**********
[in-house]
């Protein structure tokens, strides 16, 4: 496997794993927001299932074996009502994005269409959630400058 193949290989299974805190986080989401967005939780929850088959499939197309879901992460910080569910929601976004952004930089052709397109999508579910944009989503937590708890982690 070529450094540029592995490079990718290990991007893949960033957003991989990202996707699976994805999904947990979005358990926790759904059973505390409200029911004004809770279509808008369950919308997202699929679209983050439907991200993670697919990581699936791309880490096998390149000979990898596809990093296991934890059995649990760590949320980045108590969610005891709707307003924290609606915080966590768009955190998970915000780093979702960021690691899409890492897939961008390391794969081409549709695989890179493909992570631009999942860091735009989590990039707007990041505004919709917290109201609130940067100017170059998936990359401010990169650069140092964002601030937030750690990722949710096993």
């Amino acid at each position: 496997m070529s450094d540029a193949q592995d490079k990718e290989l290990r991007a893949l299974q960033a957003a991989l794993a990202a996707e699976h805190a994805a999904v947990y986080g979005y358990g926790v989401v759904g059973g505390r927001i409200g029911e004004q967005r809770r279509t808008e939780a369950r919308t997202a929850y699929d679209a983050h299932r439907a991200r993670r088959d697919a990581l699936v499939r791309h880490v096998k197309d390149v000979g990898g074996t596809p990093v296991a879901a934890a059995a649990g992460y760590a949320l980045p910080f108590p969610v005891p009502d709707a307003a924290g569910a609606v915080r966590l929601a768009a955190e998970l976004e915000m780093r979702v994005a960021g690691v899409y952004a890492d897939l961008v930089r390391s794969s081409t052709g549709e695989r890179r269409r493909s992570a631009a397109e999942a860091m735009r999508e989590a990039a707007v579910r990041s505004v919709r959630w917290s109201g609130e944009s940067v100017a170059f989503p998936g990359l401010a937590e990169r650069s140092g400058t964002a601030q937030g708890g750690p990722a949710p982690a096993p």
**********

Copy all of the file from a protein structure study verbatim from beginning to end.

[in-house]
């Protein structure tokens, strides 16, 4: 496997794993927001299932074996009502994005269409959630400058 193949290989299974805190986080989401967005939780929850088959499939197309879901992460910080569910929601976004952004930089052709397109999508579910944009989503937590708890982690 070529450094540029592995490079990718290990991007893949960033957003991989990202996707699976994805999904947990979005358990926790759904059973505390409200029911004004809770279509808008369950919308997202699929679209983050439907991200993670697919990581699936791309880490096998390149000979990898596809990093296991934890059995649990760590949320980045108590969610005891709707307003924290609606915080966590768009955190998970915000780093979702960021690691899409890492897939961008390391794969081409549709695989890179493909992570631009999942860091735009989590990039707007990041505004919709917290109201609130940067100017170059998936990359401010990169650069140092964002601030937030750690990722949710096993």
């Amino acid at each position: 496997m070529s450094d540029a193949q592995d490079k990718e290989l290990r991007a893949l299974q960033a957003a991989l794993a990202a996707e699976h805190a994805a999904v947990y986080g979005y358990g926790v989401v759904g059973g505390r927001i409200g029911e004004q967005r809770r279509t808008e939780a369950r919308t997202a929850y699929d679209a983050h299932r439907a991200r993670r088959d697919a990581l699936v499939r791309h880490v096998k197309d390149v000979g990898g074996t596809p990093v296991a879901a934890a059995a649990g992460y760590a949320l980045p910080f108590p969610v005891p009502d709707a307003a924290g569910a609606v915080r966590l929601a768009a955190e998970l976004e915000m780093r979702v994005a960021g690691v899409y952004a890492d897939l961008v930089r390391s794969s081409t052709g549709e695989r890179r269409r493909s992570a631009a397109e999942a860091m735009r999508e989590a990039a707007v579910r990041s505004v919709r959630w917290s109201g609130e944009s940067v100017a170059f989503p998936g990359l401010a937590e990169r650069s140092g400058t964002a601030q937030g708890g750690p990722a949710p982690a096993p």